Neurocognitive testing is a critical tool in management of sports-related concussions. Adversity during childhood and adolescence effects cognitive tasks, behavioral outcomes, and academic performance. Adversity may be important in baseline concussion test validity as well; however, the effect of these experiences is not well understood.
This study examined the relationship between individual-level experiences of adversity and baseline test validity of the Immediate Post-Concussion Assessment and Cognitive Testing (ImPACT) Program. We hypothesized that experiences of poverty, maltreatment, or extreme neighborhood deprivation would be associated with lower odds of baseline test validity.
This study included 6,495 student-athletes born between 1995 and 2005 who completed a baseline ImPACT test between 10 and 18 years old and could be identified in the Child-Household Integrated Longitudinal Data (CHILD) System, a comprehensive data system with demographic and social service usage outcomes for children in XXX.
Baseline concussion test validity was determined using the ImPACT program's built-in validity measure. Experiences of adversity occurring in the sensitive developmental periods of early childhood and adolescence were key independent variables.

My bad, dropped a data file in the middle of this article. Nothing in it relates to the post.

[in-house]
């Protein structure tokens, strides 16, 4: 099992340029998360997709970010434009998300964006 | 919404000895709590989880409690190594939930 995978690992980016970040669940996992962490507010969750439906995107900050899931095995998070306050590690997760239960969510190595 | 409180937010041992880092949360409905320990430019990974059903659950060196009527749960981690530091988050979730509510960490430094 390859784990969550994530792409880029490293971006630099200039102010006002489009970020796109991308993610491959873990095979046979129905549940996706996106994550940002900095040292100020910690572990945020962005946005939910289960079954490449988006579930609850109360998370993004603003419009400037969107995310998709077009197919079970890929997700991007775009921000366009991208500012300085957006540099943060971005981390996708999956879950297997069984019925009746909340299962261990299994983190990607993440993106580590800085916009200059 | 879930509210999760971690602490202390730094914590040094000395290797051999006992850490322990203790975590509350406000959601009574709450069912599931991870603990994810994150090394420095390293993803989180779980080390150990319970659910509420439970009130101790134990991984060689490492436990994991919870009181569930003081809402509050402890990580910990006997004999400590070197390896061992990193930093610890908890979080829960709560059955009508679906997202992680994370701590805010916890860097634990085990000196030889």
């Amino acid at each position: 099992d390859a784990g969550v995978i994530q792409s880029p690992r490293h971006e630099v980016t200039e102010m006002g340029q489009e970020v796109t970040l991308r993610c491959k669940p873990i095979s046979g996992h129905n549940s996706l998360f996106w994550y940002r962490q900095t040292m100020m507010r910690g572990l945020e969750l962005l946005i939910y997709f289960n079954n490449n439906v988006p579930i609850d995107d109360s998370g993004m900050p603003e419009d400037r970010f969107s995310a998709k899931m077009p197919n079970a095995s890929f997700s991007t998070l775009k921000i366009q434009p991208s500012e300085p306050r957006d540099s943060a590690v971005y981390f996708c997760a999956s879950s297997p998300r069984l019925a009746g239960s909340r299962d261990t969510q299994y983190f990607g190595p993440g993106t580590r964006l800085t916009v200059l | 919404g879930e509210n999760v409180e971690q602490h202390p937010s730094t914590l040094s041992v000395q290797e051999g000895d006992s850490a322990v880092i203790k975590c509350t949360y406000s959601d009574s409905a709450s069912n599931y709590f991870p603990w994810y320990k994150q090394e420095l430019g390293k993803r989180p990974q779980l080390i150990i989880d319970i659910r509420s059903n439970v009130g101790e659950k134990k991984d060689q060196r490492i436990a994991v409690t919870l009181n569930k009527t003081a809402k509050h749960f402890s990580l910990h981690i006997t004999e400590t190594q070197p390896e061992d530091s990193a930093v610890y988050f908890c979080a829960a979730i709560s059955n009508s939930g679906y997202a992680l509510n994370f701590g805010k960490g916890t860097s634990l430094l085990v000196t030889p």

Our findings suggest that social mobility may play an important role in baseline validity. Youth with upward social mobility (poverty or neighborhood deprivation in early childhood only) were not significantly different than youth without such experiences (OR=0.91, p=0.74). Youth with persistent adversity across childhood or downward social mobility (poverty or high neighborhood deprivation in adolescence only) had 50–72% lower odds of achieving a valid baseline test (persistent poverty: OR=0.59, p=0.05; adolescent poverty only: OR=0.50, p=0.004; adolescent neighborhood deprivation only: OR=0.28, p<1.0e-4). Maltreatment had no significant effect on test validity.
These findings suggest certain patterns of adversity may predispose youth to invalid baseline testing scores, potentially increasing their risk of inaccurate injury management and poor outcomes.
δ Authors contributed equally